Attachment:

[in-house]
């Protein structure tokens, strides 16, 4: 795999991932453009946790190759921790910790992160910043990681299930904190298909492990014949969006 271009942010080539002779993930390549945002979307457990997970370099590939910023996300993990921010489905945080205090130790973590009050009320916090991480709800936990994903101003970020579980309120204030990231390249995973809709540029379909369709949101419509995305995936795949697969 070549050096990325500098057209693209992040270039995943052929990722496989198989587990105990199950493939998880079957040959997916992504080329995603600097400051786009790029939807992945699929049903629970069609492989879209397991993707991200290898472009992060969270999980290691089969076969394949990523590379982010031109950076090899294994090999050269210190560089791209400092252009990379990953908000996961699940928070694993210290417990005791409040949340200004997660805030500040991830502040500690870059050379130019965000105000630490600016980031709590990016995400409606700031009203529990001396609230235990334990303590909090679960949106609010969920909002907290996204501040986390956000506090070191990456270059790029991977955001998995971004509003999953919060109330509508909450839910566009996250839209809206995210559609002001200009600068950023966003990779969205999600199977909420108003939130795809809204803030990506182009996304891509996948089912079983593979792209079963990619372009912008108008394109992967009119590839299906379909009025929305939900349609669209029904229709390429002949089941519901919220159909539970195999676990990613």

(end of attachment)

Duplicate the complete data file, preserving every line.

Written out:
[in-house]
């Protein structure tokens, strides 16, 4: 795999991932453009946790190759921790910790992160910043990681299930904190298909492990014949969006 271009942010080539002779993930390549945002979307457990997970370099590939910023996300993990921010489905945080205090130790973590009050009320916090991480709800936990994903101003970020579980309120204030990231390249995973809709540029379909369709949101419509995305995936795949697969 070549050096990325500098057209693209992040270039995943052929990722496989198989587990105990199950493939998880079957040959997916992504080329995603600097400051786009790029939807992945699929049903629970069609492989879209397991993707991200290898472009992060969270999980290691089969076969394949990523590379982010031109950076090899294994090999050269210190560089791209400092252009990379990953908000996961699940928070694993210290417990005791409040949340200004997660805030500040991830502040500690870059050379130019965000105000630490600016980031709590990016995400409606700031009203529990001396609230235990334990303590909090679960949106609010969920909002907290996204501040986390956000506090070191990456270059790029991977955001998995971004509003999953919060109330509508909450839910566009996250839209809206995210559609002001200009600068950023966003990779969205999600199977909420108003939130795809809204803030990506182009996304891509996948089912079983593979792209079963990619372009912008108008394109992967009119590839299906379909009025929305939900349609669209029904229709390429002949089941519901919220159909539970195999676990990613």